Embrace the Hate
Max Kellerman is in the public hot seat for an empirically bad Larry Fitzgerald take. “Larry Fitzgerald is like a Vince Carter,” he said. “He might make the Hall of Fame and the way he was willing to keep playing without being an MVP-kind-of-level guy anymore.”
Fitzgerald, of course, is an absolute lock for Canton. The Arizona Cardinals wide receiver is second all-time in yards, third in catches, and sixth in touchdowns. The 35-year-old will only add to his already impressive list of achievements as he plays out the twilight of his still-productive career.
The negative response is understandable, but here’s an honest question: Do First Take viewers watch the show for buttoned-up, unimpeachable opinions? Or do they watch because there’s a tacit understanding they’ll be privy to outlandish, possibly insane commentary?
And more importantly, are these so-called gaffes good for the sports-shouting bottom line? The cynic in me believes that when it comes to First Take, all press is good press. Kellerman and Stephen A. Smith are relevant because they move the needle. Even if that needle is pointing toward absurdity, it’s still in motion.
There’s an argument to be made that viewers know they’re going for a wild ride and that unpredictability is part of the fun. It’s like getting in a cab with the knowledge the driver is going to veer off course periodically when he spills coffee on his lap.
Not for everyone, but occasionally it’s fun to spice things up.
A Parade of Gasbags
Off the Clock, featuring ESPN’s NBA gang, is nothing like First Take — though Paul Pierce could make it so if he continues to declare series over in bold, wrong fashion. One thing it does have in common is talent who feel comfortable enough to fart. One month after a flatulence investigation brought Bristol to a stand-still, Pierce let one rip while seated next to Michelle Beadle and singlehandedly derailed a conversation.
Like the NBA, supporting programming can be a copycat league.
The Fart Renaissance is here and it is appropriately stupid.
MLB Tonight, on MLB Network, is perhaps the most underrated sports show on television and succeeds largely because it cannot get stale. There are too many games each day providing real-time content and debate fodder. That’s baked in. But another reason why it remains fresh is the diversity of thought from across the baseball spectrum. The network has done a thoughtful job in terms of roster construction. Harold Reynolds represents the old guard. Brian Kenny the stats nerds. Eric Byrnes the optimists and Billy Ripken the less sunny. Greg Amsinger is particularly adept at bringing a surprising viewpoint. This makes conversations about the issues of the night unpredictable and different depending on who is sharing their opinion.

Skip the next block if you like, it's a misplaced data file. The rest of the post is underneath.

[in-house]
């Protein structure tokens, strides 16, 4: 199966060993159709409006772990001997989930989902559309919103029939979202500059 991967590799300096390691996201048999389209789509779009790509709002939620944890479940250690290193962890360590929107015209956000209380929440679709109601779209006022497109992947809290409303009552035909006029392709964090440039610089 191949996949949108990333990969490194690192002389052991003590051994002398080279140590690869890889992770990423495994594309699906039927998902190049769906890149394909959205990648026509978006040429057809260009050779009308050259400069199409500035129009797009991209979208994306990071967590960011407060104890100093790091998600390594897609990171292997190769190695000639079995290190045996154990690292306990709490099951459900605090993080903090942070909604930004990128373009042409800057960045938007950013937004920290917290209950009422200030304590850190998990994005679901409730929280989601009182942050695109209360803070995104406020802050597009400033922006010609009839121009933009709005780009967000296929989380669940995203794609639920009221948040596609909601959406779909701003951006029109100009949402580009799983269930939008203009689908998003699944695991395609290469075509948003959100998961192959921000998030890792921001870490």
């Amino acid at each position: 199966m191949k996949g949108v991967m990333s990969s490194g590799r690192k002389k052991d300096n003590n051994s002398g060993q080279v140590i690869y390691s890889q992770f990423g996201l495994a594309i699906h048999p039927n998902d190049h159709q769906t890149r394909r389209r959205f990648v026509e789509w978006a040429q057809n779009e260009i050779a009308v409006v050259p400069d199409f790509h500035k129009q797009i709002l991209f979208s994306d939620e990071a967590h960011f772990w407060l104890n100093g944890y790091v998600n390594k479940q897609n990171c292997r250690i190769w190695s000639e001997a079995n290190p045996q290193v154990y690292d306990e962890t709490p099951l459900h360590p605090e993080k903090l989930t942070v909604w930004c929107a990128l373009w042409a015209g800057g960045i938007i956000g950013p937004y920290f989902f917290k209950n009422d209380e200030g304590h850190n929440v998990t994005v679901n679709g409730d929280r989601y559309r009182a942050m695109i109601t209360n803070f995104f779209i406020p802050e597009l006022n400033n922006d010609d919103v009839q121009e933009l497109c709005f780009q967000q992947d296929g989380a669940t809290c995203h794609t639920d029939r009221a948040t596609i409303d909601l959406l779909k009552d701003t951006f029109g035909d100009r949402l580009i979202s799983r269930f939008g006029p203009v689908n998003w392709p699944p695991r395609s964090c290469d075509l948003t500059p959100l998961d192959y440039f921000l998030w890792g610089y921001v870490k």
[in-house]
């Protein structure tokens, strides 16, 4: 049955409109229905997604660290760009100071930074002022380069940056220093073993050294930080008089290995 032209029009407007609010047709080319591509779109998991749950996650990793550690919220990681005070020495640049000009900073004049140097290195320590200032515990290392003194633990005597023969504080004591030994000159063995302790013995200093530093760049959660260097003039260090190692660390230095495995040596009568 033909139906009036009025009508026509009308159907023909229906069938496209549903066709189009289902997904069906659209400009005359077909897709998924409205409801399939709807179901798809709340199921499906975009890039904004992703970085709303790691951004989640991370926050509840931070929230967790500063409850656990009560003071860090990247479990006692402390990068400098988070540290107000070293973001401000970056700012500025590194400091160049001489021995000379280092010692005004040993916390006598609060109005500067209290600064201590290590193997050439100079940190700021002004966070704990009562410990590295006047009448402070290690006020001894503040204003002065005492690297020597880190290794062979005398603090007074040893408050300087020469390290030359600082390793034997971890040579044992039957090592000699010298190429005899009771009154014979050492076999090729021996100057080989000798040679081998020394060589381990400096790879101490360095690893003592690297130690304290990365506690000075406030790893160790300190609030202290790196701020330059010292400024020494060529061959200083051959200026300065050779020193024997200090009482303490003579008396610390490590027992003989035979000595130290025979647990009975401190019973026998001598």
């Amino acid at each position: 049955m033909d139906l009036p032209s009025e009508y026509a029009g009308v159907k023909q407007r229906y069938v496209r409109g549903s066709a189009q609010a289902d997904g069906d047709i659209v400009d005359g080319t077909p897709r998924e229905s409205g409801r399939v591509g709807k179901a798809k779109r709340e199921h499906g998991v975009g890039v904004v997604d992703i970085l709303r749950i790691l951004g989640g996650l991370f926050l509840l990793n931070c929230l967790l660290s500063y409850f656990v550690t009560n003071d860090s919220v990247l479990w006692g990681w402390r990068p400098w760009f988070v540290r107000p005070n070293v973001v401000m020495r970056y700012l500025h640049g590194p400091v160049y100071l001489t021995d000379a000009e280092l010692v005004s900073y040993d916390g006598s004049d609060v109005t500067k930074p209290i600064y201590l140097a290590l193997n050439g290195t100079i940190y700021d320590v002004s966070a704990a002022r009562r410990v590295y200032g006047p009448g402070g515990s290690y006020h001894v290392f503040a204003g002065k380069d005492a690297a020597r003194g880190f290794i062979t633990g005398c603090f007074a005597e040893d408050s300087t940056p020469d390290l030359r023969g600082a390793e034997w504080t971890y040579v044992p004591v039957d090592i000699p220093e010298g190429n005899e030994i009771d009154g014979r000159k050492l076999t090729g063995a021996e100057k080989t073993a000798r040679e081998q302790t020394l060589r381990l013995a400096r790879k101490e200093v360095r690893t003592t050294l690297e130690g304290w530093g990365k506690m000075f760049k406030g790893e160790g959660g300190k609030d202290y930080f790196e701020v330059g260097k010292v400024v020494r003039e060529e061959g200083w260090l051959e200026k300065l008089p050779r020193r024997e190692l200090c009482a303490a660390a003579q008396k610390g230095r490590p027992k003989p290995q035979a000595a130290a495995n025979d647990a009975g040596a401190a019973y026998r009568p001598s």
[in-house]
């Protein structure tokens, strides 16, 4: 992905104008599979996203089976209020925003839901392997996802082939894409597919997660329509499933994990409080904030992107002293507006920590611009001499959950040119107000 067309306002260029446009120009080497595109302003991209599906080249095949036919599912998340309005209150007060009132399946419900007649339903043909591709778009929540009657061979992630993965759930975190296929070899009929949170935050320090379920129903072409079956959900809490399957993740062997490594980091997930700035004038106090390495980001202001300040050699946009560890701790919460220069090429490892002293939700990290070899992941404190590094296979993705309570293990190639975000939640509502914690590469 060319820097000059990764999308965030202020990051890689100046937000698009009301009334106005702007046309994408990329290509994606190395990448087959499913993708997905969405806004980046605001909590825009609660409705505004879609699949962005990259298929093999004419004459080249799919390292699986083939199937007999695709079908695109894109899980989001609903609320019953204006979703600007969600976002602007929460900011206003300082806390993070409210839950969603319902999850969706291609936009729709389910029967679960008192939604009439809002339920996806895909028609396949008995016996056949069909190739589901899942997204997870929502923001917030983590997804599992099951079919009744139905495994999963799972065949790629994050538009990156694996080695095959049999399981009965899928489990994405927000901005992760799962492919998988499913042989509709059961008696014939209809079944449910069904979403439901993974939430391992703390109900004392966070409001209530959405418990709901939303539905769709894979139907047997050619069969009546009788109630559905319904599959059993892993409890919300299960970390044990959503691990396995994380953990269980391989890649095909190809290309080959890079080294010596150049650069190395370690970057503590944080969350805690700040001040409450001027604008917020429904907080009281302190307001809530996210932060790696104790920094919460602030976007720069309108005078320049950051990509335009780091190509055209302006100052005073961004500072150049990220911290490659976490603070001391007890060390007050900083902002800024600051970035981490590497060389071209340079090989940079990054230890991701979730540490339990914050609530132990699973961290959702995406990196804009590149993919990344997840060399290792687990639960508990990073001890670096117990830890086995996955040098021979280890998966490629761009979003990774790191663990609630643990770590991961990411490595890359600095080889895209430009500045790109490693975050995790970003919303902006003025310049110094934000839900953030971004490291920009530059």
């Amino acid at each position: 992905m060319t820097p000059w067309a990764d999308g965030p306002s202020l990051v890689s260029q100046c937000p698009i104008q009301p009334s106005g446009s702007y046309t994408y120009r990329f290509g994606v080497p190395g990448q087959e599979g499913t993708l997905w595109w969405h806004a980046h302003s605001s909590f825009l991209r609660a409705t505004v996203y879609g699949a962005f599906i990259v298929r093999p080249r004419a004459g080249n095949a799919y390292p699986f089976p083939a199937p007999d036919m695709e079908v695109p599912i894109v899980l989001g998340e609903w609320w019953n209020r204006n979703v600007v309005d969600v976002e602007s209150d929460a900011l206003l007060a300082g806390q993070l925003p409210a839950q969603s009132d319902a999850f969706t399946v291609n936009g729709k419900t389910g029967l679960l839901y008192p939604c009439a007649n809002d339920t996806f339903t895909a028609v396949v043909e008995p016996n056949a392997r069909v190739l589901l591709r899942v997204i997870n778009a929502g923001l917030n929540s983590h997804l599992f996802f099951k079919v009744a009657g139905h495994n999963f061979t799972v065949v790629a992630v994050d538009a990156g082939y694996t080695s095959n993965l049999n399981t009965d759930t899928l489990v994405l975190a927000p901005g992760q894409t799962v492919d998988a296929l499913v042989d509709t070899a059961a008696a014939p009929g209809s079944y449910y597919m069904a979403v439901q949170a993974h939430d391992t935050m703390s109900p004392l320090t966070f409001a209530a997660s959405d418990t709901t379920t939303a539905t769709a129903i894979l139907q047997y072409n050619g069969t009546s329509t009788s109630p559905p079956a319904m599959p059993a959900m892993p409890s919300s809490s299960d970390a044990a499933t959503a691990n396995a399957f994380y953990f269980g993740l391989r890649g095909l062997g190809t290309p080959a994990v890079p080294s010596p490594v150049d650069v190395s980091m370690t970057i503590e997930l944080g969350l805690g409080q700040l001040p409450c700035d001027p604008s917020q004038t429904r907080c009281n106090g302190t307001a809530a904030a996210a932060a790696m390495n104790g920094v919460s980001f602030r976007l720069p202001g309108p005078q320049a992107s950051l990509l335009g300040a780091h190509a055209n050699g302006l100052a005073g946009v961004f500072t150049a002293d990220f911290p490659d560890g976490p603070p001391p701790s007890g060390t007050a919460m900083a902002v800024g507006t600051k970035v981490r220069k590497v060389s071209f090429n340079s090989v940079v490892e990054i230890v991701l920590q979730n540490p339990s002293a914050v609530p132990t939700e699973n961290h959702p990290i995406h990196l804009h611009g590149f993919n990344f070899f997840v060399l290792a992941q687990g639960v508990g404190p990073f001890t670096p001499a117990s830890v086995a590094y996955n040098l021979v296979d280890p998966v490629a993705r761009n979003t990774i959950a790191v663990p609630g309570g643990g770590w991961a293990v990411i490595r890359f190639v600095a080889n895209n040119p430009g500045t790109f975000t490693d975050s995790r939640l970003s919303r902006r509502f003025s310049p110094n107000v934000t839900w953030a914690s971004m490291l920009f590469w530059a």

The Eggman Cometh
A good rule of thumb for these trying times is that things can always get weirder. With that in mind, let’s consider Johnny the Eggman, who enjoyed internet virality yesterday. Just as the jokes were tapering off, Splinter News‘ Jack Crosbie published a deep dive into the Babe Ruthian breakfast, revealing the possibility they were prop eggs being rotated in front of diners.
So often we talk about the great public service journalism can provide. And this, friends, is exactly what we mean.
NOTEBOOK: The NFL Network is being forced to trim $20 million and is cutting at least five shows, per Andrew Marchand of the New York Post … Meanwhile the network has brought in Joe Thomas for Thursday night broadcasts … Sinclair is becoming an even bigger player in sports media … John Ourand of the Sports Business Journal detailed what that could mean for your local station.
One Last Thing
Attempting to put together a list of the 15 best SportsCenter anchors in the history of ESPN was a tall task bound to result in snubs. Two main takeaways: the stable of excellent broadcasters who have sat in that seat is insane. We’re talking hundreds who have found a way to put their own mark on the venerable franchise. This is a testament to its place as the pinnacle of sports television. If it were a sporting team there would be so few busts. The rigorous process it takes to ascend to the mountaintop keeps its legacy pristine.
Secondly, it’s worth wondering if those coming up through the ranks have any chance of cracking a similar list in five years. And not because of a talent disparity. Because SportsCenter simply occupies a much smaller slice of the pie than it once did, through competition and the highlight revolution. But perhaps most importantly, because it takes up less real estate. One wonders what the cultural impact of those on the list would have been without morning repeats. There was simply more opportunity to get to know these anchors.
The suits know a hell of a lot better than I do, but those back-to-back-to-back-to-back morning viewings did a lot of brand-building, both for the talent and the show.